Commodore 64ing yourself feels exactly like what I think it might feel exactly like to go into the grid. I’m going to take Alice with me.
So, the first and possibly only tool you need to use is the c64 yourself page provided in the Daily Create directions for the day. But when you watch yourself enter the grid, the process looks like entering the future and the past at the same time which is awesome so I wanted to capture that as well, not just the final product.
Enter another tool: Gyazo. This one allows you to record screencast GIFs . I’ve used it before to record little bits of how to do things in our learning containment system. You only have five seconds, so it’s a fun exercise in what you can do with strict limitations.
Look, Katie and Lucy came into the grid too! We all live here now.
Her analysis of the history, present and future of Ed-Tech in this book and on her blog reveals cycles of excitement and abandonment of ideas for using technology in education. Over and over. History repeating itself. Over and over. It’s very easy to get excited about new technology. It’s harder to figure out how to use it to the best of its potential for helping us teach and learn.
What’s better? Someone using PowerPoint 2007 to create a beautiful visual complement of slides for a passionate talk, or using brand new Virtual Reality goggles to ‘explore’ a scene that you could reasonably go and actually explore in real life? I’m not saying VR does not have exciting potential, but it should be used for what it could be best for: immersion into scenarios in which you could not actually be immersed IRL. Like say the past, or the inside of a circulatory system, or floating above a city. Not some environment to which you can actually go. Just like PowerPoint should be used what it is best for: creating slides that are a visualcomplement to an exciting talk, not as the whole lecture itself. Cutting-edge is not better than trailing-edge unless you are using it meaningfully.
Forty years ago, researchers developed a programming language that would become a brilliant educational tool.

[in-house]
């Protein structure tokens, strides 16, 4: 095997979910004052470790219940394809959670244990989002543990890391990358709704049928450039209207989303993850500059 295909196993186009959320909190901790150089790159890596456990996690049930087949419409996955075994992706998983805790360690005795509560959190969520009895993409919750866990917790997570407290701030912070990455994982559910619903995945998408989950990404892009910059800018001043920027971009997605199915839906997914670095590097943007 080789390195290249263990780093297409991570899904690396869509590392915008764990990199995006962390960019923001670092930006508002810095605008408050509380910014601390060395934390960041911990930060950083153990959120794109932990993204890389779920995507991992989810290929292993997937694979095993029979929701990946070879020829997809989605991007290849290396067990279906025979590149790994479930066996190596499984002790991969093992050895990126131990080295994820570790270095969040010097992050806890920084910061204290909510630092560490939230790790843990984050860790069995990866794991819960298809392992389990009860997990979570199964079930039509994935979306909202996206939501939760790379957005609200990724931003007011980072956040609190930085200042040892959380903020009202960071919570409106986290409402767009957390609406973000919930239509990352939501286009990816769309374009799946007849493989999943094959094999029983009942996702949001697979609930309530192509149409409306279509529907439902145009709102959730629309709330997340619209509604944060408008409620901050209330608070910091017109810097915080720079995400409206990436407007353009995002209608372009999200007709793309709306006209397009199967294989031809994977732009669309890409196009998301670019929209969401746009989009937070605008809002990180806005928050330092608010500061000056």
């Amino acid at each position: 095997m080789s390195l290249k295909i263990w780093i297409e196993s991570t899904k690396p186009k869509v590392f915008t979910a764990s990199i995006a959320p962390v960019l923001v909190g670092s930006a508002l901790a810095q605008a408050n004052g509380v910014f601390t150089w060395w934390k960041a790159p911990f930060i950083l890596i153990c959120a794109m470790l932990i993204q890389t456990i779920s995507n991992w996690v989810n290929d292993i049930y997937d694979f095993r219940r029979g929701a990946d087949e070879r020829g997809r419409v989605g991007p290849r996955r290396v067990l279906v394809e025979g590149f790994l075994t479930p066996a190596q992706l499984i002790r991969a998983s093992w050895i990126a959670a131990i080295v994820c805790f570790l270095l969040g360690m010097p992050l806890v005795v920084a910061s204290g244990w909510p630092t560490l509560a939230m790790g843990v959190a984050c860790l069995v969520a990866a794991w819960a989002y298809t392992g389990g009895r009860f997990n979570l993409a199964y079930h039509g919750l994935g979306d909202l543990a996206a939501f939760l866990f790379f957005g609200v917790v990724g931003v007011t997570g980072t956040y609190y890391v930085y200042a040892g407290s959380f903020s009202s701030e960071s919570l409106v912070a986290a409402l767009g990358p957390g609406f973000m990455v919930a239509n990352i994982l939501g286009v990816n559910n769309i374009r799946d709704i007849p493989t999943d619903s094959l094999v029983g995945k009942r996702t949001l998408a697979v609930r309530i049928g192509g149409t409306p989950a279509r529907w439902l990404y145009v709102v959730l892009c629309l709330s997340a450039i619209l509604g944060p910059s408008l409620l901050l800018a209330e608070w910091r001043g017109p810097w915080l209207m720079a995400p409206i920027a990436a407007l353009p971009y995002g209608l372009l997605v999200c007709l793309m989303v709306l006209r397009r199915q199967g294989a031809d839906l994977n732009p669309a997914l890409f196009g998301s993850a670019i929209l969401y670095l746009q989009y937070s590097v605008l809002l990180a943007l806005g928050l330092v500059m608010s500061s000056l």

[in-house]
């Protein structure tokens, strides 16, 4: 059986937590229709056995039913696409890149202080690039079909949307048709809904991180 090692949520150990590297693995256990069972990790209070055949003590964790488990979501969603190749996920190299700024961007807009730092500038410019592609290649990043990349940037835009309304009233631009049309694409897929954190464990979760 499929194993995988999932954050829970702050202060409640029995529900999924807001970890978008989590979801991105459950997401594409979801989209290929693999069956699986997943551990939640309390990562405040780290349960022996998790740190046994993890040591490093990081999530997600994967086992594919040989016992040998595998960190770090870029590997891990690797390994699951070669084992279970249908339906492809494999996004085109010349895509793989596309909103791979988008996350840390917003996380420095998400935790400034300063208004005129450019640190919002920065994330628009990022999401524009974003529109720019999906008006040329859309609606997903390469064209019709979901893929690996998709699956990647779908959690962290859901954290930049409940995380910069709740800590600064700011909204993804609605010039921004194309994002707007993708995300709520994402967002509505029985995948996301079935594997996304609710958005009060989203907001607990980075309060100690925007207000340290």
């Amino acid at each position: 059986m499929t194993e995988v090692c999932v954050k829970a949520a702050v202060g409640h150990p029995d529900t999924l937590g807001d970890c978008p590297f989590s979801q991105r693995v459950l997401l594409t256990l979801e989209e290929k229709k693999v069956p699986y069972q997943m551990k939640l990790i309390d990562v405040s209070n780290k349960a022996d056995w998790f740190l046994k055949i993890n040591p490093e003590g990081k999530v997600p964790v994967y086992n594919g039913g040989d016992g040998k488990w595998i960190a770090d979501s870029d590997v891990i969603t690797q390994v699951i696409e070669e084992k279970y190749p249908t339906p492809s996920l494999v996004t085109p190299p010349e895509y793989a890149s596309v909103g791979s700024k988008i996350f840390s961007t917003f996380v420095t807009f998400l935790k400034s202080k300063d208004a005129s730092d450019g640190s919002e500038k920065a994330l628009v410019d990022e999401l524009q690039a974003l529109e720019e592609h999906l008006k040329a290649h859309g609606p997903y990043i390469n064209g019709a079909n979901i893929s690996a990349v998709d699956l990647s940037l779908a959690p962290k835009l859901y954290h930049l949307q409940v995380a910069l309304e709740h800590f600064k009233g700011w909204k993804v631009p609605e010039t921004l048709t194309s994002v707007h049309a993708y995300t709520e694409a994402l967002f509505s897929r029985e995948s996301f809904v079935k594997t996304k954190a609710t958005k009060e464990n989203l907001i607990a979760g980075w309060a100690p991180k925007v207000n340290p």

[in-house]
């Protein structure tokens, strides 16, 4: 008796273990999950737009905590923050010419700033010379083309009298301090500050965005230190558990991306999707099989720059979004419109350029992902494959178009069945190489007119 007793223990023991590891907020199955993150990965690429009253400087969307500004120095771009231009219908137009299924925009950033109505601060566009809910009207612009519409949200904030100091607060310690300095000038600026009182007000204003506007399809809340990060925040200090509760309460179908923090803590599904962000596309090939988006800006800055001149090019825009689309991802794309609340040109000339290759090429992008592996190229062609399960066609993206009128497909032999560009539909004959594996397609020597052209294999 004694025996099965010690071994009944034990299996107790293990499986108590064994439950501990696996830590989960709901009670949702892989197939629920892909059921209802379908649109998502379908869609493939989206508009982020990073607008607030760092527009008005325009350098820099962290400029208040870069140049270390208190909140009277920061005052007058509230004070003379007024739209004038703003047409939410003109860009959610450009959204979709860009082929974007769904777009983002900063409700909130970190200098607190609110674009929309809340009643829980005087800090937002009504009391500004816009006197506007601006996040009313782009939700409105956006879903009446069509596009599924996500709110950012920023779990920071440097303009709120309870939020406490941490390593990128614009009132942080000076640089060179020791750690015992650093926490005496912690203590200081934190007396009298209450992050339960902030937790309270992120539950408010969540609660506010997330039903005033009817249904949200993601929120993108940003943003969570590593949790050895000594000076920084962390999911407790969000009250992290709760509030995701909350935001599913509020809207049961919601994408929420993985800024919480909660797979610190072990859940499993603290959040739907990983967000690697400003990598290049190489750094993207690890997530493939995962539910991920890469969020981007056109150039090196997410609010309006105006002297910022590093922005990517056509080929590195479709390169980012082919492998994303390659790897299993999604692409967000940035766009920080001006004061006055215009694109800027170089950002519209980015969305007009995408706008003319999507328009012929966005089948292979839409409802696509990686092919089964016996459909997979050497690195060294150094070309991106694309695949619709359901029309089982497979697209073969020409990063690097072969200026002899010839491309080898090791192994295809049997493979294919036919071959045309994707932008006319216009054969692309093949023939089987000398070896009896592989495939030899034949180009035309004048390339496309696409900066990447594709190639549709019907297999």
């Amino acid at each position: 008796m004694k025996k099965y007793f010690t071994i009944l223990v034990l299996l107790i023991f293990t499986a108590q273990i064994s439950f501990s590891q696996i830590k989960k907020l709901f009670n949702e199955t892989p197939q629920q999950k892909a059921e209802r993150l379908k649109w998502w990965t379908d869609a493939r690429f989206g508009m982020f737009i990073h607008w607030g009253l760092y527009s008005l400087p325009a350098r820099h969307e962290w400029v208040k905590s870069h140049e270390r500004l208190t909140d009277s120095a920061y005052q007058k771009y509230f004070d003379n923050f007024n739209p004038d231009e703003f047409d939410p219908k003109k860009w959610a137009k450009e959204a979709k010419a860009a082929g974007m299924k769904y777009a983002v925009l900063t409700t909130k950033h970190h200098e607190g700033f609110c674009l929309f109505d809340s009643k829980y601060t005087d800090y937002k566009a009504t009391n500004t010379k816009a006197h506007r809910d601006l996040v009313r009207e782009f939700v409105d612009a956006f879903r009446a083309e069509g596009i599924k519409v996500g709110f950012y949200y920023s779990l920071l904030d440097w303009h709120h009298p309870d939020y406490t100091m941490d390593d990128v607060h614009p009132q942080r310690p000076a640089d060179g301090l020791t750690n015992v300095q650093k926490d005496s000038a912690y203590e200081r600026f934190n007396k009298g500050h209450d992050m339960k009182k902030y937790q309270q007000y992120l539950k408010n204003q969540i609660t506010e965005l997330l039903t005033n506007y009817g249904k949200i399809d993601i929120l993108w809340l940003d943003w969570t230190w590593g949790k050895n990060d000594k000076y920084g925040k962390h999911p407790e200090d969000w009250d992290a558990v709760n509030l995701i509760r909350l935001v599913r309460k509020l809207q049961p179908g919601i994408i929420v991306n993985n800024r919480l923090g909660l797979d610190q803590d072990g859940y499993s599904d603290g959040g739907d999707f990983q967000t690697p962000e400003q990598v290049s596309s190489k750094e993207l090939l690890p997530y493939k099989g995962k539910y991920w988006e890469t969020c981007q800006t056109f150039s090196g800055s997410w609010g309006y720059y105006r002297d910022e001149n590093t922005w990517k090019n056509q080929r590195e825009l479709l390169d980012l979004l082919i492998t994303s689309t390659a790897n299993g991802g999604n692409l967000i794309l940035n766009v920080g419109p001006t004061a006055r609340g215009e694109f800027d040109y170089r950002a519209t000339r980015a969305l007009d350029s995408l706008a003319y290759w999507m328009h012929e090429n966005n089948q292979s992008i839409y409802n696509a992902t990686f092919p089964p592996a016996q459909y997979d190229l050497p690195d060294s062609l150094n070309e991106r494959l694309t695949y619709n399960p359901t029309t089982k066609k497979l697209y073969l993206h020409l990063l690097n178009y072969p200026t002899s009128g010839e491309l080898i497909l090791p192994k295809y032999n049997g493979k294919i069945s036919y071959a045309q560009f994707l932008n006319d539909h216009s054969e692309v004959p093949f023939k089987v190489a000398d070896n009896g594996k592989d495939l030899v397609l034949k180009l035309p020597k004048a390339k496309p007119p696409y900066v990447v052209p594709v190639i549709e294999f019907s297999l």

Maybe it was a brilliant educational tool. I wouldn’t know because the way it was used in my school, as far as I can recall, was a few times over a couple of months. I got mildly excited when I first made the turtle create a square. But really I didn’t know why we needed to make it make a square. It just disappeared from our computer activities when the shine wore off. Perhaps if they stuck to it a little longer, I could have experienced the real brilliance of it. They were excited to get us coding… for a little while and then it went away. Ultimately it’s my own fault to not yet have the skills I wish I had. I just wish now that they went a little further with it.
I’m guessing you can recall hearing reports or seeing articles in your recent past about the need to teach our children coding and programming. Ads for coding bootcamps for kids maybe? History . I do think it’s a great idea. I hope we can stick to it a little longer this time.
I don’t want to say that I think it would have been better if they never gave us the LOGO opportunity at all. I think of that little turtle fondly. I just wish I had the chance to get to know it better. What I’m trying to say is this: take the time to think about how you can meaningfully use the new technology that you are excited about before you begin working with it. And if you decide to use it, keep pushing through a little more once the excitement fades. Revise and re-implement and only abandon when you truly have found something else that works better, not just another new shiny thing.